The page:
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“Unwritten Law” didn’t cover murder of in-laws

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By Finn J.D. John
April 29, 2018

ALFRED LESTER BELDING may have intended to try to claim the protection of the “Unwritten Law” when he made his plans for revenge. But, reviewing the historical record, it seems more likely he didn’t give a single thought to anything beyond the four murders he had planned.

It would have been a long shot anyway. The “Unwritten Law” was a social convention that “allowed” a man to murder another man if he sincerely believed the victim had been intimate with his wife, or had adulterously “ruined” a close female relative. It didn’t have much to say about murdering mothers-in-law, fathers-in-law, and/or the wife herself.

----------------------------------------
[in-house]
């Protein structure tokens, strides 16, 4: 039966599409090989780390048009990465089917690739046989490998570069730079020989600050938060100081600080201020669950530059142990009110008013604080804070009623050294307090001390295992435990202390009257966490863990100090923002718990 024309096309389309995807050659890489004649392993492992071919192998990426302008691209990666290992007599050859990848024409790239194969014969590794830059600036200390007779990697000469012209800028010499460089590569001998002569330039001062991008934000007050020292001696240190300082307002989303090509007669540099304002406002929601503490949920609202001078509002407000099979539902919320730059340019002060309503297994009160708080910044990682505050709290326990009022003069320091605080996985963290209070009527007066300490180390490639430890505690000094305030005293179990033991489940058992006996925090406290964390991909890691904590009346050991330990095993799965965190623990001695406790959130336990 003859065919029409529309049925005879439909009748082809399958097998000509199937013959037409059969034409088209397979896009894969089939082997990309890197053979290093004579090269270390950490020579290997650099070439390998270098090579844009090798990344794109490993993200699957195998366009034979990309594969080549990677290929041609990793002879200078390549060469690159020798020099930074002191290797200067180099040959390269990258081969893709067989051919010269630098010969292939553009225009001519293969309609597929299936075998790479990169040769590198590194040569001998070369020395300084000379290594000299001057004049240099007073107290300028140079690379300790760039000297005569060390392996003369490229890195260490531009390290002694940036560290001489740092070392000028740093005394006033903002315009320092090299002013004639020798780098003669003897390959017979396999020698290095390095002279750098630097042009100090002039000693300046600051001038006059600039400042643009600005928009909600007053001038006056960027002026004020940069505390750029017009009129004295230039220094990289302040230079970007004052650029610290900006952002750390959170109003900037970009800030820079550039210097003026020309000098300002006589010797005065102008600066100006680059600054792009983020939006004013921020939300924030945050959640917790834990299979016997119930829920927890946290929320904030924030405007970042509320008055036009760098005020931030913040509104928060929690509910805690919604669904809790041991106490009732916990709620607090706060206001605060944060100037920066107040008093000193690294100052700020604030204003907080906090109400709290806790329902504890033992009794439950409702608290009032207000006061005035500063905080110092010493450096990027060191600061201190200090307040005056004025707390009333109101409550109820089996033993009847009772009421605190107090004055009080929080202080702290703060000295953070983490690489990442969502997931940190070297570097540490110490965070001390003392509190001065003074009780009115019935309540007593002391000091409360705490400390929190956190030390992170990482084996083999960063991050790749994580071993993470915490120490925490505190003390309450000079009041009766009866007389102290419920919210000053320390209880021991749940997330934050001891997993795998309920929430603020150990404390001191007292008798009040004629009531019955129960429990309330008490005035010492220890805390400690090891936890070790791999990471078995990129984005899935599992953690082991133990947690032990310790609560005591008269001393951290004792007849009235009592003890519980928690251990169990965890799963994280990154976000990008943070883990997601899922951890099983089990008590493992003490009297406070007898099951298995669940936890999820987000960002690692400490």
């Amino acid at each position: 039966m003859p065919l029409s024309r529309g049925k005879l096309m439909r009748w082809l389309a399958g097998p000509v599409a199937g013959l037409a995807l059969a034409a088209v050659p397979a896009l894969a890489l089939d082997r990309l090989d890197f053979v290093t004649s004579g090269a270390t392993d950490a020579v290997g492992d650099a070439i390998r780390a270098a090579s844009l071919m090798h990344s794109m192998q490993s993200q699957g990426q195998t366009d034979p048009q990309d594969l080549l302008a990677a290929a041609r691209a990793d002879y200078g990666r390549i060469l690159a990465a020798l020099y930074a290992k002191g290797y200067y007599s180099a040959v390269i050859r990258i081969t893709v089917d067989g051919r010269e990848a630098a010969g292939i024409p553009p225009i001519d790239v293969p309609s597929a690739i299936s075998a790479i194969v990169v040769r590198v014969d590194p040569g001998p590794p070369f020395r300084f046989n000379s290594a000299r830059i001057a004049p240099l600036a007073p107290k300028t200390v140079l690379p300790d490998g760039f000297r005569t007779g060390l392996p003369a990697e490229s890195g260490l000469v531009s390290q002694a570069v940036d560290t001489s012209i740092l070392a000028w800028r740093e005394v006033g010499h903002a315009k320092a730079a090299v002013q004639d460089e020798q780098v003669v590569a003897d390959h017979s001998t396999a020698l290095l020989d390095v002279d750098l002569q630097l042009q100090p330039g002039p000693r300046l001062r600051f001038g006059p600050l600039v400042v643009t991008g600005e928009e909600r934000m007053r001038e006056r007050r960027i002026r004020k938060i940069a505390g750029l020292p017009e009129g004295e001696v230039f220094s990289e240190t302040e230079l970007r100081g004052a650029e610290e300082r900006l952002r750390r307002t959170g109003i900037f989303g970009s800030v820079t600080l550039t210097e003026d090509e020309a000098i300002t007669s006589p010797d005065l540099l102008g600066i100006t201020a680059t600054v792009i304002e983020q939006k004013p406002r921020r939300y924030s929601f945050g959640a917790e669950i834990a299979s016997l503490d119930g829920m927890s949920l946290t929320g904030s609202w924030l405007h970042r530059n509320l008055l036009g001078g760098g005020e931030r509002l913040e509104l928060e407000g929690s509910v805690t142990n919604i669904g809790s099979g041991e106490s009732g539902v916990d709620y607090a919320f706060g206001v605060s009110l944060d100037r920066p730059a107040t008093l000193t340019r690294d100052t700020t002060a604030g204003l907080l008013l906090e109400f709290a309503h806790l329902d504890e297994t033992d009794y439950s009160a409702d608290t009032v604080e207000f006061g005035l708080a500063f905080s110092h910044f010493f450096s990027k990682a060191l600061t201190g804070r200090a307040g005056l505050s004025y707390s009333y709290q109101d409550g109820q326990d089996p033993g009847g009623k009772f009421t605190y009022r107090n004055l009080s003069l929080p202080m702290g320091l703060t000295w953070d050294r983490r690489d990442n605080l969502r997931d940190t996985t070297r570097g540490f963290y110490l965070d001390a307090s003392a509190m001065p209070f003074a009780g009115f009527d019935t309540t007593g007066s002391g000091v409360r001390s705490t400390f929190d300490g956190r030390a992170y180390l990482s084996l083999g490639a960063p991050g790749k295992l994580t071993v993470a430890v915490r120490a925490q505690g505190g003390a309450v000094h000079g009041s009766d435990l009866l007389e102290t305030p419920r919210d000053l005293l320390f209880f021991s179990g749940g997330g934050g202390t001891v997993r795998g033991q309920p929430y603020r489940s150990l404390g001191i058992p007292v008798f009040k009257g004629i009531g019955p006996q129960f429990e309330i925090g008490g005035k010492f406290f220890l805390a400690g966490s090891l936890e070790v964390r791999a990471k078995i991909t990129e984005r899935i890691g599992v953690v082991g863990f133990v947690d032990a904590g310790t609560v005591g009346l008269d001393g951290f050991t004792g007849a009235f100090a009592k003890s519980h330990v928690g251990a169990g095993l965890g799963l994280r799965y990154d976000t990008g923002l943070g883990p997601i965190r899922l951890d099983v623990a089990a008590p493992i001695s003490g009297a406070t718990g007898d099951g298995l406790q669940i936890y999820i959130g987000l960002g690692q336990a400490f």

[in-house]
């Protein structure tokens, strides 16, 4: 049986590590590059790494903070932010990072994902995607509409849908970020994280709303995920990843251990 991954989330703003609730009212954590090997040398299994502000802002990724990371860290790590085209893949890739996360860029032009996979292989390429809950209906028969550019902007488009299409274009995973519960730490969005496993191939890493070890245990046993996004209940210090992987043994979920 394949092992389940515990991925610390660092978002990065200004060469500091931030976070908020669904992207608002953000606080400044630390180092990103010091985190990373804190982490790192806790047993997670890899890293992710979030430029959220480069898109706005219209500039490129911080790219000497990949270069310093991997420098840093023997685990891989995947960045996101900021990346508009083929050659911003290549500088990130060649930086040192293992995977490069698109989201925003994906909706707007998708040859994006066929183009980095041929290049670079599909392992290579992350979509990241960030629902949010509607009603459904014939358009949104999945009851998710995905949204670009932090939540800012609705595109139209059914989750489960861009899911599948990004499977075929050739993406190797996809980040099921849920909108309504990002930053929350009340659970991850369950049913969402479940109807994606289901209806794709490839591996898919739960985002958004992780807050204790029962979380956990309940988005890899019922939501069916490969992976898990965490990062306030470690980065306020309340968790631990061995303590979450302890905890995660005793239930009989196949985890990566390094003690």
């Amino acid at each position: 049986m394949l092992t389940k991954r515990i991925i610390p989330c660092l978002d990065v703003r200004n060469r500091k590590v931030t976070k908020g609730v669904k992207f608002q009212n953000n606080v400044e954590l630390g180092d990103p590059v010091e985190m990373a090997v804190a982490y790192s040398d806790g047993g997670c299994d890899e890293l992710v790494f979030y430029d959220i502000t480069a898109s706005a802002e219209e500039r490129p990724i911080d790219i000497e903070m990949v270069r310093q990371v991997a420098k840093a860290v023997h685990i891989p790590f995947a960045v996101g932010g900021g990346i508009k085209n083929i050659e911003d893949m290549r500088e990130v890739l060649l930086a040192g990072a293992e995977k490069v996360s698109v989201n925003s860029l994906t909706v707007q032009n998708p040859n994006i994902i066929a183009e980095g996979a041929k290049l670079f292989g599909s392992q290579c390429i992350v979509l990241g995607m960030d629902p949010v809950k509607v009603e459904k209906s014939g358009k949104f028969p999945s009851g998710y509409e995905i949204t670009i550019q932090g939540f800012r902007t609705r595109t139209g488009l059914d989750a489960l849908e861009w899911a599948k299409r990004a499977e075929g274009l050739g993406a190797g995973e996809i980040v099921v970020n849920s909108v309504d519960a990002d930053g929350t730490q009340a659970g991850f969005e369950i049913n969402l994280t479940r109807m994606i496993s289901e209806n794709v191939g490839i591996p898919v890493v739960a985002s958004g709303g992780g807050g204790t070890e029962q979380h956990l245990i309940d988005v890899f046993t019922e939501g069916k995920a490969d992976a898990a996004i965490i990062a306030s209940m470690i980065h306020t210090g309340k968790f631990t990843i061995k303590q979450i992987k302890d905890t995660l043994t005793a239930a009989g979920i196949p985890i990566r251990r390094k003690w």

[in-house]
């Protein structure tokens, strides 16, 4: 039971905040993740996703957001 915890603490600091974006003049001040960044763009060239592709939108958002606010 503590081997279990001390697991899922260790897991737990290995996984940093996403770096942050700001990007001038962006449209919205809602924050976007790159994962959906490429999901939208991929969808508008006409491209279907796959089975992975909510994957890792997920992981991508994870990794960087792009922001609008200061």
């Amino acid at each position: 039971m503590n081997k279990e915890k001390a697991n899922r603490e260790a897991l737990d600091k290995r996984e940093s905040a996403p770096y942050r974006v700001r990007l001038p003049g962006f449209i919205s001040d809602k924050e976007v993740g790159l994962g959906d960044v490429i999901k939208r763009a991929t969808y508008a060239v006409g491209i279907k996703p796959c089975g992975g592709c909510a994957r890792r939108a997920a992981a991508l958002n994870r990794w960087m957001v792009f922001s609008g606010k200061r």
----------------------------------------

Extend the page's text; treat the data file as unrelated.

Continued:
BELDING AND HIS wife, Sylvia Maude, had been married for seven years — long enough to produce one son, Eddie, now 6. Their marriage had been, to use a euphemism of the day, a stormy one, and by July 11, 1902, everyone knew it was over. Sylvia, after at least five years of everyone in her family urging her to do so, was finally suing him for divorce; moreover, she had been seen with another man, George “Gyp” Woodward. Belding was convinced that they were having an affair, cuckolding him. He himself had been carrying on an adulterous affair with a younger woman named Cora Dawson for a number of years, but that, of course, was different.